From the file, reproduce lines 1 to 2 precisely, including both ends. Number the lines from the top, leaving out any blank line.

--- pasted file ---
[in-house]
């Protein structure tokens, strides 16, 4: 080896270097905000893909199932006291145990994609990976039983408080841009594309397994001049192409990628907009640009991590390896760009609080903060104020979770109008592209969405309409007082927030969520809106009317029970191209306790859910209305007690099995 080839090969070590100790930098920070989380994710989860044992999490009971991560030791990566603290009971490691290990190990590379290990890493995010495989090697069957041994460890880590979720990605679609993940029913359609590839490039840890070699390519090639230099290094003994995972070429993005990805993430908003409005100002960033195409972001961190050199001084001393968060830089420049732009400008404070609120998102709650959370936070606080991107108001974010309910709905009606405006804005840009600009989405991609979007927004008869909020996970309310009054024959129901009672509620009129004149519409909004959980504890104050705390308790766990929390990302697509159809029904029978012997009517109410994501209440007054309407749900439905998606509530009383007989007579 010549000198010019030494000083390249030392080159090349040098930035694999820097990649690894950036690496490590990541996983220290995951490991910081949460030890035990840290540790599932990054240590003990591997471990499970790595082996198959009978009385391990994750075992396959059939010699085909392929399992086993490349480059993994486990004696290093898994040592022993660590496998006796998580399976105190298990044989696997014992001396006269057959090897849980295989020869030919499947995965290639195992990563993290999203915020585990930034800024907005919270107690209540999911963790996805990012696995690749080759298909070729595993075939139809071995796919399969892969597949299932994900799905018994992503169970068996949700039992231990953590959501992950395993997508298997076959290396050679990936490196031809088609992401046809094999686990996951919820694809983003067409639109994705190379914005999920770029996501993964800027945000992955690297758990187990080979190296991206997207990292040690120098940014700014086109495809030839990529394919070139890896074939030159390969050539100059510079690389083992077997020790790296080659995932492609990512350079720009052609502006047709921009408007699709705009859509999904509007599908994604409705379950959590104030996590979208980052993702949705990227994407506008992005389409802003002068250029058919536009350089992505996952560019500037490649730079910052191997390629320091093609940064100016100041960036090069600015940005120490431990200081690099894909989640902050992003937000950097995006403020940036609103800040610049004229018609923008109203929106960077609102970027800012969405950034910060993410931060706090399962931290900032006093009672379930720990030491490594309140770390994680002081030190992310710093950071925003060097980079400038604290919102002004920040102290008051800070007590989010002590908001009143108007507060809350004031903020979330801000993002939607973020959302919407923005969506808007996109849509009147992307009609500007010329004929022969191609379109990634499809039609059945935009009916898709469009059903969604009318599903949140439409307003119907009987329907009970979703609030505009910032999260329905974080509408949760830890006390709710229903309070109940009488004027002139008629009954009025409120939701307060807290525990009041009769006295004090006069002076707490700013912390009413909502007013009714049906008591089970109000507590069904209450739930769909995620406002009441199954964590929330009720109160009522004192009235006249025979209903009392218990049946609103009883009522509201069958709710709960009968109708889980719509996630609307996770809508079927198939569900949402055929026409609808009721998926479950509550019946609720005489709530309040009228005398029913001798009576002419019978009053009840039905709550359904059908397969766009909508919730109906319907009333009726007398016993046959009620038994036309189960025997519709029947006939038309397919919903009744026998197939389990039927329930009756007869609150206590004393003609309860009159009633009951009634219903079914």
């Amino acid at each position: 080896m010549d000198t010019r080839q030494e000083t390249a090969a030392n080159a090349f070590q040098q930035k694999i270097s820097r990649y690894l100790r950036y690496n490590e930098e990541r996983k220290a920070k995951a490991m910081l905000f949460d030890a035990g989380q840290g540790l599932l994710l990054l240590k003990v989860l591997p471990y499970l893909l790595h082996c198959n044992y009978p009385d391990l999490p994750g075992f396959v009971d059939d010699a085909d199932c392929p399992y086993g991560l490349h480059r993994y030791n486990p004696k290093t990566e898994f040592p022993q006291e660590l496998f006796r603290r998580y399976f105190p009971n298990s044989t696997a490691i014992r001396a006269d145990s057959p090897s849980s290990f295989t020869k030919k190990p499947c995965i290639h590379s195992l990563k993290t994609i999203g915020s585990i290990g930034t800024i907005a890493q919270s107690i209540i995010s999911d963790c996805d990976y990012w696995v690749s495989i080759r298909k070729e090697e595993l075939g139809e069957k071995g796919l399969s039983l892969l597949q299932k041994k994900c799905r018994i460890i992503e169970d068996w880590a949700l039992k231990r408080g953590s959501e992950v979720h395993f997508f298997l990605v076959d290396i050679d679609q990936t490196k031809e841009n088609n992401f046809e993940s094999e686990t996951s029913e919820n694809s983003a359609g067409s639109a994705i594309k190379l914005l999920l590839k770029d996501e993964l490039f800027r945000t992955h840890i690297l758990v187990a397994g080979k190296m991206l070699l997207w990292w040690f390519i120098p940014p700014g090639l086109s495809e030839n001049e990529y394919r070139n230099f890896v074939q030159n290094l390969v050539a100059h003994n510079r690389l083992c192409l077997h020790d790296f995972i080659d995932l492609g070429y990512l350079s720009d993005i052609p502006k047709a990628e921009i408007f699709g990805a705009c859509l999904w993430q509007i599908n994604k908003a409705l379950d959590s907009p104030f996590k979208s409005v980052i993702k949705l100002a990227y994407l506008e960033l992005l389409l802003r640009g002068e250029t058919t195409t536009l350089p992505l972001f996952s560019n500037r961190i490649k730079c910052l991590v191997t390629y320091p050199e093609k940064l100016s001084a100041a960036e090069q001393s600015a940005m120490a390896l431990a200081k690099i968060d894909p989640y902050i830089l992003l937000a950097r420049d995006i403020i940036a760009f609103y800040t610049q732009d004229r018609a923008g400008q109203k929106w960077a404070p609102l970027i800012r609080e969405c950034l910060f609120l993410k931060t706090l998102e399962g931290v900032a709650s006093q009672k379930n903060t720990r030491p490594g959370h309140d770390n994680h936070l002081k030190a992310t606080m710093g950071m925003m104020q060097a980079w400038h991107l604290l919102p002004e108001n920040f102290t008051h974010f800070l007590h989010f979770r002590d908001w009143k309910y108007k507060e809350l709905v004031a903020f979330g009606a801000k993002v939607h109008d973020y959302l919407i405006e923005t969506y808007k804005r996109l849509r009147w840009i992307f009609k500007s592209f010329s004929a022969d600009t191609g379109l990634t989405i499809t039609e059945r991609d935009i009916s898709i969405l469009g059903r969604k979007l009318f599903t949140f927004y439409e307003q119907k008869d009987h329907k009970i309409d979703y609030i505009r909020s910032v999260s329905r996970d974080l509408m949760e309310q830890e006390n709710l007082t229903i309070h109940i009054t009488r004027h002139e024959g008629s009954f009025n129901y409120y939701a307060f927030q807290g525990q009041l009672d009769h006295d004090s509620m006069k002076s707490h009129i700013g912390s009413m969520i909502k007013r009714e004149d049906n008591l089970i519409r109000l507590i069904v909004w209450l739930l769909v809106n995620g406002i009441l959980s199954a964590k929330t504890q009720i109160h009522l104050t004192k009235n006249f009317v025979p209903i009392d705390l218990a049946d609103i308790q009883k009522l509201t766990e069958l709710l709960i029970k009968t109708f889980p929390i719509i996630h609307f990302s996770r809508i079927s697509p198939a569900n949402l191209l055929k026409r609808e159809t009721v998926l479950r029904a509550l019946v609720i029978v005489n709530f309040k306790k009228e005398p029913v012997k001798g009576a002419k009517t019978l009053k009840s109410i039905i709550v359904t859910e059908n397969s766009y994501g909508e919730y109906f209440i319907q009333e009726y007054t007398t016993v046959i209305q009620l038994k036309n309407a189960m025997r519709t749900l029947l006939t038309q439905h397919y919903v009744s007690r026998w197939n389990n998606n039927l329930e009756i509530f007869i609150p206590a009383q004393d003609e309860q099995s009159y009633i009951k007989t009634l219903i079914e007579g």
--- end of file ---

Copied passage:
[in-house]
């Protein structure tokens, strides 16, 4: 080896270097905000893909199932006291145990994609990976039983408080841009594309397994001049192409990628907009640009991590390896760009609080903060104020979770109008592209969405309409007082927030969520809106009317029970191209306790859910209305007690099995 080839090969070590100790930098920070989380994710989860044992999490009971991560030791990566603290009971490691290990190990590379290990890493995010495989090697069957041994460890880590979720990605679609993940029913359609590839490039840890070699390519090639230099290094003994995972070429993005990805993430908003409005100002960033195409972001961190050199001084001393968060830089420049732009400008404070609120998102709650959370936070606080991107108001974010309910709905009606405006804005840009600009989405991609979007927004008869909020996970309310009054024959129901009672509620009129004149519409909004959980504890104050705390308790766990929390990302697509159809029904029978012997009517109410994501209440007054309407749900439905998606509530009383007989007579 010549000198010019030494000083390249030392080159090349040098930035694999820097990649690894950036690496490590990541996983220290995951490991910081949460030890035990840290540790599932990054240590003990591997471990499970790595082996198959009978009385391990994750075992396959059939010699085909392929399992086993490349480059993994486990004696290093898994040592022993660590496998006796998580399976105190298990044989696997014992001396006269057959090897849980295989020869030919499947995965290639195992990563993290999203915020585990930034800024907005919270107690209540999911963790996805990012696995690749080759298909070729595993075939139809071995796919399969892969597949299932994900799905018994992503169970068996949700039992231990953590959501992950395993997508298997076959290396050679990936490196031809088609992401046809094999686990996951919820694809983003067409639109994705190379914005999920770029996501993964800027945000992955690297758990187990080979190296991206997207990292040690120098940014700014086109495809030839990529394919070139890896074939030159390969050539100059510079690389083992077997020790790296080659995932492609990512350079720009052609502006047709921009408007699709705009859509999904509007599908994604409705379950959590104030996590979208980052993702949705990227994407506008992005389409802003002068250029058919536009350089992505996952560019500037490649730079910052191997390629320091093609940064100016100041960036090069600015940005120490431990200081690099894909989640902050992003937000950097995006403020940036609103800040610049004229018609923008109203929106960077609102970027800012969405950034910060993410931060706090399962931290900032006093009672379930720990030491490594309140770390994680002081030190992310710093950071925003060097980079400038604290919102002004920040102290008051800070007590989010002590908001009143108007507060809350004031903020979330801000993002939607973020959302919407923005969506808007996109849509009147992307009609500007010329004929022969191609379109990634499809039609059945935009009916898709469009059903969604009318599903949140439409307003119907009987329907009970979703609030505009910032999260329905974080509408949760830890006390709710229903309070109940009488004027002139008629009954009025409120939701307060807290525990009041009769006295004090006069002076707490700013912390009413909502007013009714049906008591089970109000507590069904209450739930769909995620406002009441199954964590929330009720109160009522004192009235006249025979209903009392218990049946609103009883009522509201069958709710709960009968109708889980719509996630609307996770809508079927198939569900949402055929026409609808009721998926479950509550019946609720005489709530309040009228005398029913001798009576002419019978009053009840039905709550359904059908397969766009909508919730109906319907009333009726007398016993046959009620038994036309189960025997519709029947006939038309397919919903009744026998197939389990039927329930009756007869609150206590004393003609309860009159009633009951009634219903079914």